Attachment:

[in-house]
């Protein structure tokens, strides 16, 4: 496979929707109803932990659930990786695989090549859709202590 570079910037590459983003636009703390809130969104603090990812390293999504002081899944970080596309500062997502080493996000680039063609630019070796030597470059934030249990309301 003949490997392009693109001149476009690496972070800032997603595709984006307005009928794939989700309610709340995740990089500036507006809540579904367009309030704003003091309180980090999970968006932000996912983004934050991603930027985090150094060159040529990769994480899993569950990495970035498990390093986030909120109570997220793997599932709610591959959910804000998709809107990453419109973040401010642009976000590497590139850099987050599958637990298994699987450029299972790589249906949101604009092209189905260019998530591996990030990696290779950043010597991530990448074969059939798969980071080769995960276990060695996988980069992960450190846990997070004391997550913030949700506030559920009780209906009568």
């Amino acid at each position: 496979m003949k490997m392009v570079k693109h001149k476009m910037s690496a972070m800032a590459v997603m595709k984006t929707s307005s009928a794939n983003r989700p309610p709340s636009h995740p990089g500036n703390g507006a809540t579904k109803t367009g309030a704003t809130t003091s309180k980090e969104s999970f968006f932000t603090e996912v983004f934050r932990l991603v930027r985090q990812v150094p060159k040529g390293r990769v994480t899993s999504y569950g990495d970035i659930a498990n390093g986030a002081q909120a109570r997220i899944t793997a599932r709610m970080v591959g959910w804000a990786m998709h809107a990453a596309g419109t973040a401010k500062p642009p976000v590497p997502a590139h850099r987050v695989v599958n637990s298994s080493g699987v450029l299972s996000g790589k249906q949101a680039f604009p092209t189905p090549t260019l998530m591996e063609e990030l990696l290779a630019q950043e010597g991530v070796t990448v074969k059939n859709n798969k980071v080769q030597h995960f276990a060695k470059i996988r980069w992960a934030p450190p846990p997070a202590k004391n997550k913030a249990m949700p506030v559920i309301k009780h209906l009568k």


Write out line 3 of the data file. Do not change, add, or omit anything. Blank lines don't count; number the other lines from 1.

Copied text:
């Amino acid at each position: 496979m003949k490997m392009v570079k693109h001149k476009m910037s690496a972070m800032a590459v997603m595709k984006t929707s307005s009928a794939n983003r989700p309610p709340s636009h995740p990089g500036n703390g507006a809540t579904k109803t367009g309030a704003t809130t003091s309180k980090e969104s999970f968006f932000t603090e996912v983004f934050r932990l991603v930027r985090q990812v150094p060159k040529g390293r990769v994480t899993s999504y569950g990495d970035i659930a498990n390093g986030a002081q909120a109570r997220i899944t793997a599932r709610m970080v591959g959910w804000a990786m998709h809107a990453a596309g419109t973040a401010k500062p642009p976000v590497p997502a590139h850099r987050v695989v599958n637990s298994s080493g699987v450029l299972s996000g790589k249906q949101a680039f604009p092209t189905p090549t260019l998530m591996e063609e990030l990696l290779a630019q950043e010597g991530v070796t990448v074969k059939n859709n798969k980071v080769q030597h995960f276990a060695k470059i996988r980069w992960a934030p450190p846990p997070a202590k004391n997550k913030a249990m949700p506030v559920i309301k009780h209906l009568k």